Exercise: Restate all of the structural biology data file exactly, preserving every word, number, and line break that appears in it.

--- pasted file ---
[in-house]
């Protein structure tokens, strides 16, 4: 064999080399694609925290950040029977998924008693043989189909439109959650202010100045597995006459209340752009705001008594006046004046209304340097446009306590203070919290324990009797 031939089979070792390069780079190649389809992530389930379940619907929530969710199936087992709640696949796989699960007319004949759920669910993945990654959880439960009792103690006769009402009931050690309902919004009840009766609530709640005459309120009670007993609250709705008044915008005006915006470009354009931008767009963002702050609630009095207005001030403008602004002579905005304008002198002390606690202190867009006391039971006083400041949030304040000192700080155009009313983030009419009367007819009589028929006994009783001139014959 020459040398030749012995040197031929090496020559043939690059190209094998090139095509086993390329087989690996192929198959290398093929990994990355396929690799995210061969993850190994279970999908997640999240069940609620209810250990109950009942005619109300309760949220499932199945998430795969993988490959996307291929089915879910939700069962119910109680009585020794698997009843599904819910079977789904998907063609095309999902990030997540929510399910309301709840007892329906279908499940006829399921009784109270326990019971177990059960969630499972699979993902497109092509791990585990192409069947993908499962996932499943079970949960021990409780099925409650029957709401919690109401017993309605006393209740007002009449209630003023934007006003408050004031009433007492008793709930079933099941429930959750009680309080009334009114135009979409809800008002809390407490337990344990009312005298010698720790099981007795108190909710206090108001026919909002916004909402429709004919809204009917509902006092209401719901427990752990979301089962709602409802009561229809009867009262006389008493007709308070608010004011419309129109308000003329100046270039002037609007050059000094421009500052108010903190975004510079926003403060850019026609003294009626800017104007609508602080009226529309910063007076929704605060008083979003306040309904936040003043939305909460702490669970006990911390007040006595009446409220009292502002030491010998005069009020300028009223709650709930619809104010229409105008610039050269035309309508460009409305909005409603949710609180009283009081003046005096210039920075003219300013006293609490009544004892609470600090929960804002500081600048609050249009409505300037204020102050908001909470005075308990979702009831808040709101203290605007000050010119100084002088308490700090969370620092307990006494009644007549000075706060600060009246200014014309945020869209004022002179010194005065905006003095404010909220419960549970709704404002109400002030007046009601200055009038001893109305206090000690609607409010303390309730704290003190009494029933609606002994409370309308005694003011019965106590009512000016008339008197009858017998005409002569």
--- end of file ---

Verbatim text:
[in-house]
């Protein structure tokens, strides 16, 4: 064999080399694609925290950040029977998924008693043989189909439109959650202010100045597995006459209340752009705001008594006046004046209304340097446009306590203070919290324990009797 031939089979070792390069780079190649389809992530389930379940619907929530969710199936087992709640696949796989699960007319004949759920669910993945990654959880439960009792103690006769009402009931050690309902919004009840009766609530709640005459309120009670007993609250709705008044915008005006915006470009354009931008767009963002702050609630009095207005001030403008602004002579905005304008002198002390606690202190867009006391039971006083400041949030304040000192700080155009009313983030009419009367007819009589028929006994009783001139014959 020459040398030749012995040197031929090496020559043939690059190209094998090139095509086993390329087989690996192929198959290398093929990994990355396929690799995210061969993850190994279970999908997640999240069940609620209810250990109950009942005619109300309760949220499932199945998430795969993988490959996307291929089915879910939700069962119910109680009585020794698997009843599904819910079977789904998907063609095309999902990030997540929510399910309301709840007892329906279908499940006829399921009784109270326990019971177990059960969630499972699979993902497109092509791990585990192409069947993908499962996932499943079970949960021990409780099925409650029957709401919690109401017993309605006393209740007002009449209630003023934007006003408050004031009433007492008793709930079933099941429930959750009680309080009334009114135009979409809800008002809390407490337990344990009312005298010698720790099981007795108190909710206090108001026919909002916004909402429709004919809204009917509902006092209401719901427990752990979301089962709602409802009561229809009867009262006389008493007709308070608010004011419309129109308000003329100046270039002037609007050059000094421009500052108010903190975004510079926003403060850019026609003294009626800017104007609508602080009226529309910063007076929704605060008083979003306040309904936040003043939305909460702490669970006990911390007040006595009446409220009292502002030491010998005069009020300028009223709650709930619809104010229409105008610039050269035309309508460009409305909005409603949710609180009283009081003046005096210039920075003219300013006293609490009544004892609470600090929960804002500081600048609050249009409505300037204020102050908001909470005075308990979702009831808040709101203290605007000050010119100084002088308490700090969370620092307990006494009644007549000075706060600060009246200014014309945020869209004022002179010194005065905006003095404010909220419960549970709704404002109400002030007046009601200055009038001893109305206090000690609607409010303390309730704290003190009494029933609606002994409370309308005694003011019965106590009512000016008339008197009858017998005409002569």